1. Each year, children gather together several times, including a gathering, which like the present one, is held at the end of the summer.1 Since, as the Baal Shem Tov taught, everything which a Jew sees or hears is a lesson for him in the service of G‑d, such a gathering will surely produce lessons which we can apply in our service.

The service of G‑d is a fundamental matter for each Jew as the Mishnah teaches, “I was only created to serve my Creator.” This applies also to young children who serve G‑d through the study of Torah and the fulfillment of mitzvos. Indeed, at times, we see that they dedicate themselves to the fulfillment of the mitzvos with a deeper commitment than adults.

A child does not disguise his true feelings; what he says reflects the way he feels. Thus, when a child states, “I was only created to serve my Creator,” he means what he says. Indeed, parents and teachers are often positively influenced by the depth of commitment which children show. To emphasize the importance of this “childlike” commitment, G‑d refers to the entire Jewish people as His “children.”

The oneness of the commitment of Jewish children reflects G‑d’s oneness. Through following the directives of “the one Torah,” we can draw this oneness into the world, bringing about “one day,” making each day full with faith in G‑d and observance of His Torah.

Furthermore, following the Torah will reveal the unity of the Jews. G‑d looks on all Jews as equals. He does not differentiate between adults and children and considers all Jews as His “children.” Through Torah practice, this inner unity will be expressed openly.

This will bring about a reward that reflects oneness, the ultimate Messianic redemption when the Jews will proceed to Eretz Yisrael, to Jerusalem, and to the Beis HaMikdash.2 The Beis HaMikdash will contain the holiest place in the world which was entered only once a year by one individual, the High Priest.3

Within each Jew, there is also a “Holy of Holies” where the Divine Presence rests. Every Jewish child knows this and reflects this in his behavior by saying Modeh Ani each morning — thanking G‑d for returning his soul — and then, by washing negel vasser. This grants him pure hands which enable him to carry out his daily behavior in a pure manner.

Also, as a reflection of the awareness of G‑d’s presence, each child should have a siddur, a chumash, and a tzedakah pushkah in his room. This will transform his room into a Sanctuary, a place where the Divine Presence rests.

2. As is customary, this gathering can be connected to a lesson from this week’s Torah portion, Parshas Re’eh and in particular,4 from the portion of the Torah connected with the present day, the second aliyah. Re’eh means “see.” It reflects how each Jewish child has the potential to “see” how “everything was created through His speech,” as we say in the blessing recited over water and other foods.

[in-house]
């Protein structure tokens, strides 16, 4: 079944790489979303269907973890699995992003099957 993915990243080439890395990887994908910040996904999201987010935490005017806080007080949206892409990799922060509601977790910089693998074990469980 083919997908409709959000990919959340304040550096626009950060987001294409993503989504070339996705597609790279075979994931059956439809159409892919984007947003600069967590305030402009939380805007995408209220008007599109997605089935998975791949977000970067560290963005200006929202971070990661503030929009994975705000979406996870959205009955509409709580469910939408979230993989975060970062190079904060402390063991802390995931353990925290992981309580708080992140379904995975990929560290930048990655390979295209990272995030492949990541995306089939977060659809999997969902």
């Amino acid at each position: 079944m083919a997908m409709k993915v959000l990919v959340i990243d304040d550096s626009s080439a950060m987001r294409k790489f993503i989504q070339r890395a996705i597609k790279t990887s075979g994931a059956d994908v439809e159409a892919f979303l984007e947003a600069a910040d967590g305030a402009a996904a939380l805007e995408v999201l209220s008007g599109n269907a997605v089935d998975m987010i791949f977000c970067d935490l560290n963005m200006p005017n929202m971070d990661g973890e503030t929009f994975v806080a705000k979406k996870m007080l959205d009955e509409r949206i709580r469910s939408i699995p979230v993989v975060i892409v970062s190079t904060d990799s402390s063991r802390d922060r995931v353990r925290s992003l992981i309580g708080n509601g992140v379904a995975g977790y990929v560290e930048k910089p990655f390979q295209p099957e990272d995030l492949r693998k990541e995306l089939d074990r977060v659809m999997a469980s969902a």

In particular, the second aliyah of Parshas Re’eh describes the manner in which the Jews live in Eretz Yisrael5 and how they offer sacrifices6 in the Beis HaMikdash.7 This reinforces our faith that in the very near future, Mashiach will come and we will proceed to Jerusalem and “see” the Beis HaMikdash actually rebuilt. Each day, we must believe that Mashiach is coming.8 For example, at present, we must expect him to come in time for us offer the afternoon sacrifice before the sun sets.

This lesson can be taken further: A Jew must “see” how everything in his life can be used as a sacrifice for G‑d. This is reflected in the command, “And you shall love the L‑rd, your G‑d, with all your heart,... and with all your might.” Our Sages interpreted the latter phrase as, “with all your money.” A Jew’s full-hearted love of G‑d should be reflected in his desire to give his property to tzedakah for G‑d’s sake.

“Tzedakah is great because it brings close the redemption.” The time for the redemption has already arrived and its revelation will be hastened by Jewish children’s full hearted gifts to Tzedakah.

3. This gathering will be concluded by making each one of you a shliach to distribute money to tzedakah. You will all receive three coins, two to use as you desire, and a third to be given to tzedakah. [In the merit of the children, these coins will also be given to the adults who are here.] Giving the third coin to tzedakah will elevate the two you keep for yourselves and reflect the merit of Tzedakah upon them.

[In this context, we can understand the association of the mitzvah of tzedakah with the command, “And you shall love the L‑rd, your G‑d,... with all your might,” as “with all your money.” On the surface, the Torah does not require a person to give all his money away for tzedakah. However, the money which one does give elevates all one’s holdings and it is considered as if G‑d is being served, “with all your money.”]

Tzedakah “brings close the redemption.” Hence, we should conclude with the niggun, Sheyibaneh Beis HaMikdash. May the merit of these three coins bring the Third Beis HaMikdash9 and may it be in the immediate future.